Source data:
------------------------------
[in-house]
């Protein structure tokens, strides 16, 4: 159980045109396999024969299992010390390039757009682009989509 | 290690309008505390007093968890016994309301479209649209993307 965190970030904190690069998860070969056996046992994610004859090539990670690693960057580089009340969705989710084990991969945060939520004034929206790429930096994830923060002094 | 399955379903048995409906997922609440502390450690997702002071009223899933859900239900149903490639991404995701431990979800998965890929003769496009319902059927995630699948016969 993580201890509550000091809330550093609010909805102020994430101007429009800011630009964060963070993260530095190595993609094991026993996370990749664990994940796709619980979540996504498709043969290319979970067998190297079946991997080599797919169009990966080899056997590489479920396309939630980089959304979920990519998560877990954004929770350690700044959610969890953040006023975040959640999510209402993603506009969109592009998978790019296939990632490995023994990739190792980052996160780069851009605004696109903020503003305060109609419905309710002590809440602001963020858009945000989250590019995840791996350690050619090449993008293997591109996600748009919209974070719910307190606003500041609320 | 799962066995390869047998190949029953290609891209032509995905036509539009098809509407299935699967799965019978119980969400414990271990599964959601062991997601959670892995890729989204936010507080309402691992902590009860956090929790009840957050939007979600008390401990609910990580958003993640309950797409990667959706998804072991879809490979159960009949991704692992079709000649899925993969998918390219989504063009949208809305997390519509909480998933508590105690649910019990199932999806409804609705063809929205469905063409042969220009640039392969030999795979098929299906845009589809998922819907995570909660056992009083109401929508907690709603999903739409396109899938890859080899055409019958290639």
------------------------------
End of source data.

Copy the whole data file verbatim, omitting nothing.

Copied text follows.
[in-house]
């Protein structure tokens, strides 16, 4: 159980045109396999024969299992010390390039757009682009989509 | 290690309008505390007093968890016994309301479209649209993307 965190970030904190690069998860070969056996046992994610004859090539990670690693960057580089009340969705989710084990991969945060939520004034929206790429930096994830923060002094 | 399955379903048995409906997922609440502390450690997702002071009223899933859900239900149903490639991404995701431990979800998965890929003769496009319902059927995630699948016969 993580201890509550000091809330550093609010909805102020994430101007429009800011630009964060963070993260530095190595993609094991026993996370990749664990994940796709619980979540996504498709043969290319979970067998190297079946991997080599797919169009990966080899056997590489479920396309939630980089959304979920990519998560877990954004929770350690700044959610969890953040006023975040959640999510209402993603506009969109592009998978790019296939990632490995023994990739190792980052996160780069851009605004696109903020503003305060109609419905309710002590809440602001963020858009945000989250590019995840791996350690050619090449993008293997591109996600748009919209974070719910307190606003500041609320 | 799962066995390869047998190949029953290609891209032509995905036509539009098809509407299935699967799965019978119980969400414990271990599964959601062991997601959670892995890729989204936010507080309402691992902590009860956090929790009840957050939007979600008390401990609910990580958003993640309950797409990667959706998804072991879809490979159960009949991704692992079709000649899925993969998918390219989504063009949208809305997390519509909480998933508590105690649910019990199932999806409804609705063809929205469905063409042969220009640039392969030999795979098929299906845009589809998922819907995570909660056992009083109401929508907690709603999903739409396109899938890859080899055409019958290639």